Author(s): Raghu Gopal
WhatsApp, owned by Facebook, has plans to launch a digital payments service and India will be its first market. The social network is preparing to introduce a peer-to-peer payments service in the country in the next six months. This will mark the start of a competitive clash between WhatsApp and Paytm, an Indian payments start-up backed by China's Alibaba.
WhatsApp will take part in a flagship project of the Indian government, the Unified Payments Interface. Launched in 2016, the platform allows money to be transferred between different mobile money services as well as bank accounts. WhatsApp's push into digital payments in India resembles similar moves by messaging apps like Tencent's WeChat in China.
India is WhatsApp's single largest market with about 200 million users, which makes it a good starting point for the company in rolling out new services. But there are also internal structural developments that make India an attractive market for digital payments.
Over the past several months, digital transactions in India have surged after the government of prime minister Narendra Modi shocked the country by banning certain high-denomination banknotes in November 2016. The notes that were withdrawn accounted for more than 80 percent of the country's currency in circulation at the time (see The Digital Push India Has Been Waiting for).
Like WhatsApp, Paytm also has about 200 million users in India. This makes it the largest of the prepaid digital wallet companies that have benefited from the windfall of paper cash shortages that followed last year's demonetisation. In January 2017, the total digital wallet market in India stood at 262 million transactions, worth a total of $1.3 billion. In October 2016, this number was at 100 million transactions worth $0.5 billion, according to the Reserve Bank of India. This represents a threefold rise in transaction volume after the demonetisation effort.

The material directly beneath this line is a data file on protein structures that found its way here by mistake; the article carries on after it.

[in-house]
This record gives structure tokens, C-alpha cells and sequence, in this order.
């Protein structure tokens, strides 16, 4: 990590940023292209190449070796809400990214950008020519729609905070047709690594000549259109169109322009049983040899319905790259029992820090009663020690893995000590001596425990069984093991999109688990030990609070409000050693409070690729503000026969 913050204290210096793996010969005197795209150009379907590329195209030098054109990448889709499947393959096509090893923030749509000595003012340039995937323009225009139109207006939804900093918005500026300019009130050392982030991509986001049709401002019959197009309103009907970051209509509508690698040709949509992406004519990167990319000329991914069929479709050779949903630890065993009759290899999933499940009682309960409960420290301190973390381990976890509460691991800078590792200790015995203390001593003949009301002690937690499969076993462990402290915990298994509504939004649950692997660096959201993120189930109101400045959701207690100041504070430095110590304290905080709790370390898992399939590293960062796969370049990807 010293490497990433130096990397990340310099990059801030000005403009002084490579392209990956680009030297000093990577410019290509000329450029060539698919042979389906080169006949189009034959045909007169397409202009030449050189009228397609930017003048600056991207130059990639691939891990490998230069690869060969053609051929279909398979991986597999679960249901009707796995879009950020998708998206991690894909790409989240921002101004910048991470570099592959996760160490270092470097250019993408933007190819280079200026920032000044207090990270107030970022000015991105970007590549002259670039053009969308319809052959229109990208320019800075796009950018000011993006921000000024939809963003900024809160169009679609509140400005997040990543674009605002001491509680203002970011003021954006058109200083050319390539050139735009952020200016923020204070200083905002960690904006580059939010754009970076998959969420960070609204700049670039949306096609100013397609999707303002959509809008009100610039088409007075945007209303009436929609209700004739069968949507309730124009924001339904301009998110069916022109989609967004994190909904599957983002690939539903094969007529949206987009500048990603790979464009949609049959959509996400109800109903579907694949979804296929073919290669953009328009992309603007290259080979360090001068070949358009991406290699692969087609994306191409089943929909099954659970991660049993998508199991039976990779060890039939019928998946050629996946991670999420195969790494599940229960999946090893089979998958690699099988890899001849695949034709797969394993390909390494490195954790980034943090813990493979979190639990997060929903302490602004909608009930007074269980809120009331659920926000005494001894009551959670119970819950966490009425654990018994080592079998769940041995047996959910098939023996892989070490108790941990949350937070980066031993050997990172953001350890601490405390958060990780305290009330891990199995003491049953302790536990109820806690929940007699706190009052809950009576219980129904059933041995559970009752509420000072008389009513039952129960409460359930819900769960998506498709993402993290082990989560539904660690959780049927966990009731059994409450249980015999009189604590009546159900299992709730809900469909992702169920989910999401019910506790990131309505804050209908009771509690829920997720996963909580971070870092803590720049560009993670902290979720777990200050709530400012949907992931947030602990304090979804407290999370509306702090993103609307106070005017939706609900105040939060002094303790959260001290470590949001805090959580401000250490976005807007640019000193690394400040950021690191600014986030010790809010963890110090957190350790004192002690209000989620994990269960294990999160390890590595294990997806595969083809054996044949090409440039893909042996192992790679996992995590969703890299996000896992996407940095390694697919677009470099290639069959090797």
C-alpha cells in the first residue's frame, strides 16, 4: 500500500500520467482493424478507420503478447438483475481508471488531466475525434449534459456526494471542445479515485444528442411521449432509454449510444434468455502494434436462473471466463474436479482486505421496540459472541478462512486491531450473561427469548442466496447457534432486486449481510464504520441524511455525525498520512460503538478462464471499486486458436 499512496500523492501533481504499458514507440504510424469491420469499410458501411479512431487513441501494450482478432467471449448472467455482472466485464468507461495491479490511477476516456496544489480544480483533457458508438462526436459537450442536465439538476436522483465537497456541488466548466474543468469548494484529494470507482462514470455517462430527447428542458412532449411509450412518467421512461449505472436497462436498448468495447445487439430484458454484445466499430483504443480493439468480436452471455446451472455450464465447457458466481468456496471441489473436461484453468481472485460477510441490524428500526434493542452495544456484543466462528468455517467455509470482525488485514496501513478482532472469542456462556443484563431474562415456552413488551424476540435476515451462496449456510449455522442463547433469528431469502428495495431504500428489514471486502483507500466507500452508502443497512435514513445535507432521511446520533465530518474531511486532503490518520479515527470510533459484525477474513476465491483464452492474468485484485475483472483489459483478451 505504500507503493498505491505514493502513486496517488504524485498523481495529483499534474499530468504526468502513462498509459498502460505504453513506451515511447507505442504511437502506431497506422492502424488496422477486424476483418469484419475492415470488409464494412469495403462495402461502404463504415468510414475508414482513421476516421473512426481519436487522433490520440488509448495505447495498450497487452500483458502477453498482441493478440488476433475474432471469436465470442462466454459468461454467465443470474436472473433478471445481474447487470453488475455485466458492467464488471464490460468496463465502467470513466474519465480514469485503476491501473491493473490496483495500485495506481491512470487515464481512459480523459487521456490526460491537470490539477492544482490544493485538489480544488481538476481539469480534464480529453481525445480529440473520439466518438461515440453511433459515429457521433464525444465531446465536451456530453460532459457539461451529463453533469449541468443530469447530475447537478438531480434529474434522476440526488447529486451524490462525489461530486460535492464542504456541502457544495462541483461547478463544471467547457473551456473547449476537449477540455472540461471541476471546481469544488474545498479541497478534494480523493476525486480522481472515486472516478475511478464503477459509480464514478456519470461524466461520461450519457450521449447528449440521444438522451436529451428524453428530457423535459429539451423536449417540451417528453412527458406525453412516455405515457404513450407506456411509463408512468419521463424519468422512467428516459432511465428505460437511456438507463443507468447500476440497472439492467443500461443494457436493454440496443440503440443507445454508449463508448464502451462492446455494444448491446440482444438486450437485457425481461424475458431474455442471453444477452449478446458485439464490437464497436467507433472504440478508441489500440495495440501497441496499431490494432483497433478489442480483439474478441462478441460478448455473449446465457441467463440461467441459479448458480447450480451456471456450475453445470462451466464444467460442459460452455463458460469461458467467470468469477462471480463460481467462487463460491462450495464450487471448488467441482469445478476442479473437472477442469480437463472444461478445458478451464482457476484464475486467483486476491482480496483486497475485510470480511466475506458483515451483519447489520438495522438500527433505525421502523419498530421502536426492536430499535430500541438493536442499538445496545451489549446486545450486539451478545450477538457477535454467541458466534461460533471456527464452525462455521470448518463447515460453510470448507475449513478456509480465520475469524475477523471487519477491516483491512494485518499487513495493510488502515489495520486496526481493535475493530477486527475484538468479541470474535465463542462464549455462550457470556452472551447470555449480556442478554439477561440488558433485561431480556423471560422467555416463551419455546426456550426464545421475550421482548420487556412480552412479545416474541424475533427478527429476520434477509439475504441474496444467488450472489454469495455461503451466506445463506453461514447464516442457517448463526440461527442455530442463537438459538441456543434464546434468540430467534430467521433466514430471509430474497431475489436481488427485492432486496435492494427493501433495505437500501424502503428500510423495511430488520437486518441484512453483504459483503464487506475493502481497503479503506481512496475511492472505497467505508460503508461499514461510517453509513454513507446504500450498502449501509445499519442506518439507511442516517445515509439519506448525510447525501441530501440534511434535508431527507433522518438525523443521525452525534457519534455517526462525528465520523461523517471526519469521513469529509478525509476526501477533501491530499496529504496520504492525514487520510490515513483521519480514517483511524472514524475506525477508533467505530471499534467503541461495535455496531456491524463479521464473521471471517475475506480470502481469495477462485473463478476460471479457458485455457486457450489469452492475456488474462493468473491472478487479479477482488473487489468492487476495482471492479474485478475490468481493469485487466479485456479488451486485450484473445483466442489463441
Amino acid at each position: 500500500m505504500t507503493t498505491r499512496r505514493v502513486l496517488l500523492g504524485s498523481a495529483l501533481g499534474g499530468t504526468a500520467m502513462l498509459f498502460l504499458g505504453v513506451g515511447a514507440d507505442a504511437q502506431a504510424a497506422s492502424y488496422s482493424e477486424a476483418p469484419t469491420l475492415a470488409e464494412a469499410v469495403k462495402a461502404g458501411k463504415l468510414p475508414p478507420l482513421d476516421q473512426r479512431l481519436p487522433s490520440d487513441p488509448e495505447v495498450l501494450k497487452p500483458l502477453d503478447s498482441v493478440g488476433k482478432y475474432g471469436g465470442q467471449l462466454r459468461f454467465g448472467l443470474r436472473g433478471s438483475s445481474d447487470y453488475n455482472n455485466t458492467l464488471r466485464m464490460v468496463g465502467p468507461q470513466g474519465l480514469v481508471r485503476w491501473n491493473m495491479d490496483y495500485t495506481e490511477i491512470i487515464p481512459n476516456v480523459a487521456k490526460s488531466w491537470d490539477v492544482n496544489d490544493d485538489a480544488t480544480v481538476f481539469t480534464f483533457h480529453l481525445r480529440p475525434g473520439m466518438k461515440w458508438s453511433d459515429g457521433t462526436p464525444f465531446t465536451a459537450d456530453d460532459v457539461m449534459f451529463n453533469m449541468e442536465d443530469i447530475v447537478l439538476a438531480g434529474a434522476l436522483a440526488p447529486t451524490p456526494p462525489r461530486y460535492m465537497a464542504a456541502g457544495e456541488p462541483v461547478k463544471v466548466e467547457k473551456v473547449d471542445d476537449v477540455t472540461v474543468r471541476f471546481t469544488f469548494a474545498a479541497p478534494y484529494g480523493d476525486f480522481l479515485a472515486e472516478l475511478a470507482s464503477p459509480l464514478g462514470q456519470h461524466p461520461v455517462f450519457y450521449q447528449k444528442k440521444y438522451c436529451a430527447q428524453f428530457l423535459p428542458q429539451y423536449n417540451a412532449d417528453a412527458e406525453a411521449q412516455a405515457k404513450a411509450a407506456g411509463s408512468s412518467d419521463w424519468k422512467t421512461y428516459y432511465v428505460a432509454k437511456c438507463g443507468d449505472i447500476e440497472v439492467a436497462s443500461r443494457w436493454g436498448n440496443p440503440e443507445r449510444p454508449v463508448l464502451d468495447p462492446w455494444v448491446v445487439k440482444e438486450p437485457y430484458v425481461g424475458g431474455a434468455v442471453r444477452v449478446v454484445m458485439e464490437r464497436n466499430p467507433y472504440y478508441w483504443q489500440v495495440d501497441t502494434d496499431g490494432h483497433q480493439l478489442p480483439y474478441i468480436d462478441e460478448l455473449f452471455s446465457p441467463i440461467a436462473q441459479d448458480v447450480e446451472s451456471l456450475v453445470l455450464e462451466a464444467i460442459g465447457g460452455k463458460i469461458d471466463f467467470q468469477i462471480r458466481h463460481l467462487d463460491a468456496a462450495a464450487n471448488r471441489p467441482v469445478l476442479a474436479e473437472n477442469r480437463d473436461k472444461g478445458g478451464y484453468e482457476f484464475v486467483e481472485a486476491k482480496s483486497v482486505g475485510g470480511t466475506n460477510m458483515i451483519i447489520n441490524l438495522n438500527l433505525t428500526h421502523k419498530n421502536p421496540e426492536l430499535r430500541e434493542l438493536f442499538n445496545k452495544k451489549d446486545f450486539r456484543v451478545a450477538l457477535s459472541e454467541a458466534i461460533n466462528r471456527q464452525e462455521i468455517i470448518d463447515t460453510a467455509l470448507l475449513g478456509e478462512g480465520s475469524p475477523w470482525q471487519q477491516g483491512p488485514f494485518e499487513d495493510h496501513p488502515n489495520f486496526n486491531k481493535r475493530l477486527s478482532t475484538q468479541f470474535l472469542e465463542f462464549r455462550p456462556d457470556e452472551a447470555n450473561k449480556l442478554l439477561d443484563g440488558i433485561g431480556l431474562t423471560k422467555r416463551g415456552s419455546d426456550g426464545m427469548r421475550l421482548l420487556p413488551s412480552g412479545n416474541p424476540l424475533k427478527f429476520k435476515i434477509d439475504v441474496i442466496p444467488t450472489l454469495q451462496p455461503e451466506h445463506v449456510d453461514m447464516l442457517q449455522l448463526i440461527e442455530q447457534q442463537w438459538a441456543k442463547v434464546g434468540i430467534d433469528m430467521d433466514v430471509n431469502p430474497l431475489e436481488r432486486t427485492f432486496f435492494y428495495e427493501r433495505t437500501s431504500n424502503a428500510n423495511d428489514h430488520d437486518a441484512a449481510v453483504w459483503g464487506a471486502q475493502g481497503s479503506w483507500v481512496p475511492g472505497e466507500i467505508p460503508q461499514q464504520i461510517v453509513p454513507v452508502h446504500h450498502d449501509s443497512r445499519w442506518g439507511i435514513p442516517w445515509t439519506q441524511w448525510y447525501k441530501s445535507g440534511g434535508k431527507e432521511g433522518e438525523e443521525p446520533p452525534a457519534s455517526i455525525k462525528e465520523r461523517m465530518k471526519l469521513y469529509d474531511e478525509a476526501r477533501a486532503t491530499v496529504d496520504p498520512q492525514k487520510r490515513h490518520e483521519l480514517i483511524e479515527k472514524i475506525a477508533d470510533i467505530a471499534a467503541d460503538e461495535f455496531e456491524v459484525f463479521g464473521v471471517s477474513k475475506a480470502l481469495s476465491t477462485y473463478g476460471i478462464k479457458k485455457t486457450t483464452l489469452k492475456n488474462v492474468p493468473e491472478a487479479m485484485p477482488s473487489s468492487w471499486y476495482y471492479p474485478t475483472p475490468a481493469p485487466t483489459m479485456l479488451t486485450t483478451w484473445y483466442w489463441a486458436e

WhatsApp is well placed to establish its digital payments service in India, but other companies are also attracted by the market's growth potential. Just last week, Swedish communications app Truecaller, which has an estimated 150 million users in India, introduced a mobile payments service based on the country's Unified Payments Interface.
With the surge in the number of smartphones and Internet users in India, which are expected to reach 350 million this year, WhatsApp's parent company, Facebook, could benefit substantially from the country's digital payments boom.